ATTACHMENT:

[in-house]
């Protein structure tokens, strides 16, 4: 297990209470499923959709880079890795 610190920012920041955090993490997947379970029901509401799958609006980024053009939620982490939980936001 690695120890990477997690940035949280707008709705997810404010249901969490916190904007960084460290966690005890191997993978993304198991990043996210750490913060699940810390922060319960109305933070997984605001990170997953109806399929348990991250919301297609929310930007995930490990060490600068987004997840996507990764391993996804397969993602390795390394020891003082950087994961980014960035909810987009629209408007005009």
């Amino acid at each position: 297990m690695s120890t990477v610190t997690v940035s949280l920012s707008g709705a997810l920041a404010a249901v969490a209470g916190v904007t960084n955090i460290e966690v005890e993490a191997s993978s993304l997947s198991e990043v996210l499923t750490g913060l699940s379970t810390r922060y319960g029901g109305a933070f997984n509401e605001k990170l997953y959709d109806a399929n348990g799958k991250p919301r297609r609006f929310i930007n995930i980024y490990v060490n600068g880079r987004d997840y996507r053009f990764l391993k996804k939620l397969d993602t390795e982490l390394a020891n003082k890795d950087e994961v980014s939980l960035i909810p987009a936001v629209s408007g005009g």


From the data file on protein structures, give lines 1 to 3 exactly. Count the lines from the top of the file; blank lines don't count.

[in-house]
């Protein structure tokens, strides 16, 4: 297990209470499923959709880079890795 610190920012920041955090993490997947379970029901509401799958609006980024053009939620982490939980936001 690695120890990477997690940035949280707008709705997810404010249901969490916190904007960084460290966690005890191997993978993304198991990043996210750490913060699940810390922060319960109305933070997984605001990170997953109806399929348990991250919301297609929310930007995930490990060490600068987004997840996507990764391993996804397969993602390795390394020891003082950087994961980014960035909810987009629209408007005009």
């Amino acid at each position: 297990m690695s120890t990477v610190t997690v940035s949280l920012s707008g709705a997810l920041a404010a249901v969490a209470g916190v904007t960084n955090i460290e966690v005890e993490a191997s993978s993304l997947s198991e990043v996210l499923t750490g913060l699940s379970t810390r922060y319960g029901g109305a933070f997984n509401e605001k990170l997953y959709d109806a399929n348990g799958k991250p919301r297609r609006f929310i930007n995930i980024y490990v060490n600068g880079r987004d997840y996507r053009f990764l391993k996804k939620l397969d993602t390795e982490l390394a020891n003082k890795d950087e994961v980014s939980l960035i909810p987009a936001v629209s408007g005009g």